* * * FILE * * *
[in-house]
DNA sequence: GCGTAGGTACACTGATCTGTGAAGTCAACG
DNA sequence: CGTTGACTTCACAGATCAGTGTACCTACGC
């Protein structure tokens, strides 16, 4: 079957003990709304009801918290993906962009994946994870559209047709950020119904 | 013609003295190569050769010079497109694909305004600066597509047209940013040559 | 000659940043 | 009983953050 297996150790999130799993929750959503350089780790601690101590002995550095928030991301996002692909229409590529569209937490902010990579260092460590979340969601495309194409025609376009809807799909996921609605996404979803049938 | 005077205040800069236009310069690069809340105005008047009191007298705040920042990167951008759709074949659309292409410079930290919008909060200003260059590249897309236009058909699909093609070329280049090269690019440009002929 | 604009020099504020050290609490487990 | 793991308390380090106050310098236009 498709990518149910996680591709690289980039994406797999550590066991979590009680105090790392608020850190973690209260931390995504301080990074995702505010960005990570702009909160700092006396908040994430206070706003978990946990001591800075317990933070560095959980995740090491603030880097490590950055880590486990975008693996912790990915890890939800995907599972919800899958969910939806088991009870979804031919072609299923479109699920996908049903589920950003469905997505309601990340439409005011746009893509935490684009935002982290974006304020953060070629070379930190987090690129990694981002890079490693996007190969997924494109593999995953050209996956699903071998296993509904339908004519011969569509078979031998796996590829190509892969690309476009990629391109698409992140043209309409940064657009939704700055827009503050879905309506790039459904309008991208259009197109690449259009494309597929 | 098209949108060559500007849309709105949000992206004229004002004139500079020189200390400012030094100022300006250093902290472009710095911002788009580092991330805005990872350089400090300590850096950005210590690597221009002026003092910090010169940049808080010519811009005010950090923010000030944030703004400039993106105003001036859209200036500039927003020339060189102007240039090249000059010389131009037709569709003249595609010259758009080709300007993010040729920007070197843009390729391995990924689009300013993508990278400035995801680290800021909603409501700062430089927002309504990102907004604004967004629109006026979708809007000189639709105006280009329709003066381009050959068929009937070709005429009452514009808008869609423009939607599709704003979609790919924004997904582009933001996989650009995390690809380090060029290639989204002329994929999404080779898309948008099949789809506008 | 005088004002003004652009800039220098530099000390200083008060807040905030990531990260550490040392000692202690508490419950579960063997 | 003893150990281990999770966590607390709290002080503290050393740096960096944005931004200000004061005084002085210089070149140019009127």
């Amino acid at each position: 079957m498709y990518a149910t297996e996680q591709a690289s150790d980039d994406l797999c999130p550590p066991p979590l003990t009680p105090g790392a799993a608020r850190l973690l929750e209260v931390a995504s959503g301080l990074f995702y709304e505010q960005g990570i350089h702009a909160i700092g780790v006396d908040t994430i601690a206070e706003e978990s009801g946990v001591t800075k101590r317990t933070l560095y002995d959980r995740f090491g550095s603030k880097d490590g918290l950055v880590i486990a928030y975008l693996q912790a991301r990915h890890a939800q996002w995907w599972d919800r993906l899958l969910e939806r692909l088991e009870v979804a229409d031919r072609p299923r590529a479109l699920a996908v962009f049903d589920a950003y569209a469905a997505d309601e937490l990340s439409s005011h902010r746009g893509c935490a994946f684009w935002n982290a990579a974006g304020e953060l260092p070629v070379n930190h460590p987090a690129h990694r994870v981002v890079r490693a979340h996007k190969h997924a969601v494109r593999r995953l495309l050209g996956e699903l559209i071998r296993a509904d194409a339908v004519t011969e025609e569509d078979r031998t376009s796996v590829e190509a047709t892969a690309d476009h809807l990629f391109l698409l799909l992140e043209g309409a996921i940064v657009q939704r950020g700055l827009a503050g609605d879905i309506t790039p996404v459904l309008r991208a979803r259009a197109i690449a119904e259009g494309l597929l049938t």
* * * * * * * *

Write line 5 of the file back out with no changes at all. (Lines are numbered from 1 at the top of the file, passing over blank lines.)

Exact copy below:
């Amino acid at each position: 079957m498709y990518a149910t297996e996680q591709a690289s150790d980039d994406l797999c999130p550590p066991p979590l003990t009680p105090g790392a799993a608020r850190l973690l929750e209260v931390a995504s959503g301080l990074f995702y709304e505010q960005g990570i350089h702009a909160i700092g780790v006396d908040t994430i601690a206070e706003e978990s009801g946990v001591t800075k101590r317990t933070l560095y002995d959980r995740f090491g550095s603030k880097d490590g918290l950055v880590i486990a928030y975008l693996q912790a991301r990915h890890a939800q996002w995907w599972d919800r993906l899958l969910e939806r692909l088991e009870v979804a229409d031919r072609p299923r590529a479109l699920a996908v962009f049903d589920a950003y569209a469905a997505d309601e937490l990340s439409s005011h902010r746009g893509c935490a994946f684009w935002n982290a990579a974006g304020e953060l260092p070629v070379n930190h460590p987090a690129h990694r994870v981002v890079r490693a979340h996007k190969h997924a969601v494109r593999r995953l495309l050209g996956e699903l559209i071998r296993a509904d194409a339908v004519t011969e025609e569509d078979r031998t376009s796996v590829e190509a047709t892969a690309d476009h809807l990629f391109l698409l799909l992140e043209g309409a996921i940064v657009q939704r950020g700055l827009a503050g609605d879905i309506t790039p996404v459904l309008r991208a979803r259009a197109i690449a119904e259009g494309l597929l049938t």